1581 Abanderada

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1581 Abanderada
Discovery [1]
Discovered byM. Itzigsohn
Discovery siteLa Plata Obs.
Discovery date15 June 1950
MPC designation(1581) Abanderada
Named after
Eva Perón
(First Lady of Argentina)[2]
1950 LA1 · 1927 JD
1929 TY · 1943 EK
1949 FM1 · 1949 FQ
1949 FY · 1966 FP
1975 YH
main-belt · (outer)
Orbital characteristics[1]
Epoch 4 September 2017 (JD 2458000.5)
Uncertainty parameter 0
Observation arc87.67 yr (32,023 days)
Aphelion3.5492 AU
Perihelion2.7650 AU
3.1571 AU
5.61 yr (2,049 days)
0° 10m 32.52s / day
Physical characteristics
Dimensions29.508±0.195 km[5]
29.722±0.184 km[6]
31.74±15.01 km[7]
36.49±0.64 km[8]
39.28 km (SIMPS)[3]
19.2 h (very poor)
0.0523 (SIMPS)[3]
Tholen = BCU [1][3]
B–V = 0.659 [1]
U–B = 0.351 [1]
10.85[1][3][6][8] · 11.00[7]

1581 Abanderada, provisional designation 1950 LA1, is a dark Themistian asteroid from the outer regions of the asteroid belt, approximately 35 kilometers in diameter. It was discovered on 15 June 1950, by Argentine astronomer Miguel Itzigsohn at the La Plata Astronomical Observatory in La Plata, Argentina.[9] The asteroid was named after Eva Perón.[2]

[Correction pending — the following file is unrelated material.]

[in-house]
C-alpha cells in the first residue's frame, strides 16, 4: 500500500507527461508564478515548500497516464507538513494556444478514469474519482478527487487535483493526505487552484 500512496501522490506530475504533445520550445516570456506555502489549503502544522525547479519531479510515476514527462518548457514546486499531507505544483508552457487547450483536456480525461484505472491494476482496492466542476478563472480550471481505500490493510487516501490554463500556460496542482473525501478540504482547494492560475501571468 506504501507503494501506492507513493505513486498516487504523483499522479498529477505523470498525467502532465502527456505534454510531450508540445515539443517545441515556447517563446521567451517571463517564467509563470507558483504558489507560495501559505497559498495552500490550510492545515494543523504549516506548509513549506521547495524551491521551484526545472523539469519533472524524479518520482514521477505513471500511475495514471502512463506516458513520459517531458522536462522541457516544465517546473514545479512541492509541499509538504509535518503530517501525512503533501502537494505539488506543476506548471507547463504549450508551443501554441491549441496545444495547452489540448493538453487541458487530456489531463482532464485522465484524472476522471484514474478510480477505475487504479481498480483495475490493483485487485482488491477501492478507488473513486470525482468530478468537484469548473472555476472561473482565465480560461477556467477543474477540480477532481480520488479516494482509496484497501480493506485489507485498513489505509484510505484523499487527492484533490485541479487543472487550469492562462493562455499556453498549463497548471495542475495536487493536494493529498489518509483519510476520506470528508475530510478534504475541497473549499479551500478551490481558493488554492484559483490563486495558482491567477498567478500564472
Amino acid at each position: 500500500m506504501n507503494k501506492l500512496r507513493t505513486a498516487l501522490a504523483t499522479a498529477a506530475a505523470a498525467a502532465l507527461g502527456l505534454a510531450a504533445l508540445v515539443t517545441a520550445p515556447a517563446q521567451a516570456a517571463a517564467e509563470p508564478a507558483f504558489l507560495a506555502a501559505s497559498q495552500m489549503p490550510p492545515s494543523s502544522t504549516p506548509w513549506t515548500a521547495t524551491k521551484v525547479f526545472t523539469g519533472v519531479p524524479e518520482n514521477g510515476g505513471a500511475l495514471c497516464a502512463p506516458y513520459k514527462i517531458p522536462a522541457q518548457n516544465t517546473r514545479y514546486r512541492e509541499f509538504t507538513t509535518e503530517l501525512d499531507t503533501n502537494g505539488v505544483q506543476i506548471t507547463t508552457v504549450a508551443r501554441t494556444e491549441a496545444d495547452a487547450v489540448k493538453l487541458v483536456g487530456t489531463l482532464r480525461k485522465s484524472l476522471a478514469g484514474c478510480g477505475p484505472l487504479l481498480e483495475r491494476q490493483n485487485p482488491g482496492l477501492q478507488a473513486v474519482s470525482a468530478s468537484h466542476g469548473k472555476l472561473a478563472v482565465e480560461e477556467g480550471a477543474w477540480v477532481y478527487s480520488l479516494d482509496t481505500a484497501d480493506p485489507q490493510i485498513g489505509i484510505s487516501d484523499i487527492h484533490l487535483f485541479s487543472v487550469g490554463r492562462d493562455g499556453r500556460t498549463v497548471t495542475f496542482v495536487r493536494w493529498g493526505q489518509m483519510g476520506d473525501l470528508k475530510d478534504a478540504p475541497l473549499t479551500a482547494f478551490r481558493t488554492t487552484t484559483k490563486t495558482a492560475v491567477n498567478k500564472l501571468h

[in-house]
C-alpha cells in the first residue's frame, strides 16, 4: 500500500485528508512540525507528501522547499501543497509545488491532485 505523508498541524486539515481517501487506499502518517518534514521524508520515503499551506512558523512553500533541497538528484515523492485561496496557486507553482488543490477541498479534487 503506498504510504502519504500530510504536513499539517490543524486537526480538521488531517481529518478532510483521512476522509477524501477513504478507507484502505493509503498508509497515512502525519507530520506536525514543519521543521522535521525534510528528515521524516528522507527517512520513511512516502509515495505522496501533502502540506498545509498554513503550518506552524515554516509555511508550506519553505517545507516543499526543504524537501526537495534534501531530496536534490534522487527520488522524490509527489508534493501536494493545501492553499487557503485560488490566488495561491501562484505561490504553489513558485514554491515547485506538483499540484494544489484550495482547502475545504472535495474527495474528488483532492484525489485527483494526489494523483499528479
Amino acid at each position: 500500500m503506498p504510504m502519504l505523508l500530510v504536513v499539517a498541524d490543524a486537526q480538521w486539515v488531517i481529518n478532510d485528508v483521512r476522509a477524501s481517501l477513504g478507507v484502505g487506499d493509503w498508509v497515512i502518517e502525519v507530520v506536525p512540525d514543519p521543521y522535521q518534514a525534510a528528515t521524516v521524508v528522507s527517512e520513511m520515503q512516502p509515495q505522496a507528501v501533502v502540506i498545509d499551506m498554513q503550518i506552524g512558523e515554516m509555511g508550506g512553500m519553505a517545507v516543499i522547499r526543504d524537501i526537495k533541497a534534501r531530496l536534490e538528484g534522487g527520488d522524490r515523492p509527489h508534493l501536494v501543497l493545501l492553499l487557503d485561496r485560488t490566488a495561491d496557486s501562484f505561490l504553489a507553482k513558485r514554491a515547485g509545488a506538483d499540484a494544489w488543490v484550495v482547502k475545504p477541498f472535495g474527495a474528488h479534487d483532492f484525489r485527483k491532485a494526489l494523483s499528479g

Orbit and classification[edit]

Abanderada is a Themistian asteroid that belongs to the Themis family (602),[3][4] a very large family of carbonaceous asteroids, named after 24 Themis.[10]:23 It orbits the Sun in the outer main-belt at a distance of 2.8–3.5 AU once every 5 years and 7 months (2,049 days). Its orbit has an eccentricity of 0.12 and an inclination of 3° with respect to the ecliptic.[1]

The asteroid was first identified as 1927 JD at Simeiz Observatory in May 1927. The body's observation arc begins with a precovery image taken at Lowell Observatory in September 1929, or almost 21 years prior to its official discovery observation at La Plata.[9]

Physical characteristics[edit]

In the Tholen classification, the asteroid's spectral type is ambiguous. It is closest to a bright carbonaceous B-type and somewhat similar to the common C-type asteroids. Tholen has also flagged the asteroid's spectra as "unusual" (BCU).[1]


In March 2011, a rotational lightcurve of Abanderada was obtained from photometric observations by French amateur astronomers Pierre Antonini. The lightcurve with a period of 19.2 hours was later retracted due to its poor quality (U=n.a.).[11] As of 2017, the body's effective rotation period, poles and shape remain unknown.[3]

Diameter and albedo[edit]

According to the survey carried out by the NEOWISE mission of NASA's Wide-field Infrared Survey Explorer, Abanderada measures between 29.508 and 31.74 kilometers in diameter and its surface has an albedo between 0.06 and 0.093,[5][6][7] while the Japanese Akari satellite found a diameter of 36.49 kilometers with an albedo of 0.061.[8]

The Collaborative Asteroid Lightcurve Link adopts the results obtained by the Infrared Astronomical Satellite, that is, an albedo of 0.0523 and a diameter of 39.28 kilometers based on an absolute magnitude of 10.85.[3]